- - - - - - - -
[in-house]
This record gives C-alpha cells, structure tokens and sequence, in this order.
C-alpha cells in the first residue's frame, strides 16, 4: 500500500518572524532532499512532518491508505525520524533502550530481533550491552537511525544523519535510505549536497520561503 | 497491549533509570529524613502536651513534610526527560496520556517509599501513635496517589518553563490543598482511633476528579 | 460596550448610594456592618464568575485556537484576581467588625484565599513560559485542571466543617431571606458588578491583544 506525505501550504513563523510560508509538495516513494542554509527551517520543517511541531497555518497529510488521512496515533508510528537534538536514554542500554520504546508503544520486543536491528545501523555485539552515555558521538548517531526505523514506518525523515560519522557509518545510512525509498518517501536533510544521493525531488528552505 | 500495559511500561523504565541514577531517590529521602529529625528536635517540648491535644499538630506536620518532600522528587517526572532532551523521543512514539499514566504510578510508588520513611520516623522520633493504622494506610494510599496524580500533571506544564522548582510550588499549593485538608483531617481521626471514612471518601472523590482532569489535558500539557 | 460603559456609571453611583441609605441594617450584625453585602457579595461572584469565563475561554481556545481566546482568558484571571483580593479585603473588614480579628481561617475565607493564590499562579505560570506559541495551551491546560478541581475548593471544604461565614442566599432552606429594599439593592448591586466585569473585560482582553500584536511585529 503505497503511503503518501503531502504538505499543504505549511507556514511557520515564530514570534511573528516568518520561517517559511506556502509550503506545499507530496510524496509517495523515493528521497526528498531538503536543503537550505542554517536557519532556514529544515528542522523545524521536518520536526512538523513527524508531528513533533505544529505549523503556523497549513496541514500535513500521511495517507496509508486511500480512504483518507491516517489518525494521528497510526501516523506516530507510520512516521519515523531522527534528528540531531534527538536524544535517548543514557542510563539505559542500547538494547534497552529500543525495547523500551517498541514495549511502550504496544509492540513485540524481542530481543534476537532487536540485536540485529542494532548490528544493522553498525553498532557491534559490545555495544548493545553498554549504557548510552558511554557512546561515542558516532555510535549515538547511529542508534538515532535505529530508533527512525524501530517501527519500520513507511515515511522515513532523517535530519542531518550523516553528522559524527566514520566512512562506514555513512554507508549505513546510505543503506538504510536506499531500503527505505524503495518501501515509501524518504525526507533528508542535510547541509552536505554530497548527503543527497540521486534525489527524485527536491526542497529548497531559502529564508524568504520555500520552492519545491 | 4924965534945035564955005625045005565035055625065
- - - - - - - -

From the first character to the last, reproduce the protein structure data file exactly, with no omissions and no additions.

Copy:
[in-house]
This record gives C-alpha cells, structure tokens and sequence, in this order.
C-alpha cells in the first residue's frame, strides 16, 4: 500500500518572524532532499512532518491508505525520524533502550530481533550491552537511525544523519535510505549536497520561503 | 497491549533509570529524613502536651513534610526527560496520556517509599501513635496517589518553563490543598482511633476528579 | 460596550448610594456592618464568575485556537484576581467588625484565599513560559485542571466543617431571606458588578491583544 506525505501550504513563523510560508509538495516513494542554509527551517520543517511541531497555518497529510488521512496515533508510528537534538536514554542500554520504546508503544520486543536491528545501523555485539552515555558521538548517531526505523514506518525523515560519522557509518545510512525509498518517501536533510544521493525531488528552505 | 500495559511500561523504565541514577531517590529521602529529625528536635517540648491535644499538630506536620518532600522528587517526572532532551523521543512514539499514566504510578510508588520513611520516623522520633493504622494506610494510599496524580500533571506544564522548582510550588499549593485538608483531617481521626471514612471518601472523590482532569489535558500539557 | 460603559456609571453611583441609605441594617450584625453585602457579595461572584469565563475561554481556545481566546482568558484571571483580593479585603473588614480579628481561617475565607493564590499562579505560570506559541495551551491546560478541581475548593471544604461565614442566599432552606429594599439593592448591586466585569473585560482582553500584536511585529 503505497503511503503518501503531502504538505499543504505549511507556514511557520515564530514570534511573528516568518520561517517559511506556502509550503506545499507530496510524496509517495523515493528521497526528498531538503536543503537550505542554517536557519532556514529544515528542522523545524521536518520536526512538523513527524508531528513533533505544529505549523503556523497549513496541514500535513500521511495517507496509508486511500480512504483518507491516517489518525494521528497510526501516523506516530507510520512516521519515523531522527534528528540531531534527538536524544535517548543514557542510563539505559542500547538494547534497552529500543525495547523500551517498541514495549511502550504496544509492540513485540524481542530481543534476537532487536540485536540485529542494532548490528544493522553498525553498532557491534559490545555495544548493545553498554549504557548510552558511554557512546561515542558516532555510535549515538547511529542508534538515532535505529530508533527512525524501530517501527519500520513507511515515511522515513532523517535530519542531518550523516553528522559524527566514520566512512562506514555513512554507508549505513546510505543503506538504510536506499531500503527505505524503495518501501515509501524518504525526507533528508542535510547541509552536505554530497548527503543527497540521486534525489527524485527536491526542497529548497531559502529564508524568504520555500520552492519545491 | 4924965534945035564955005625045005565035055625065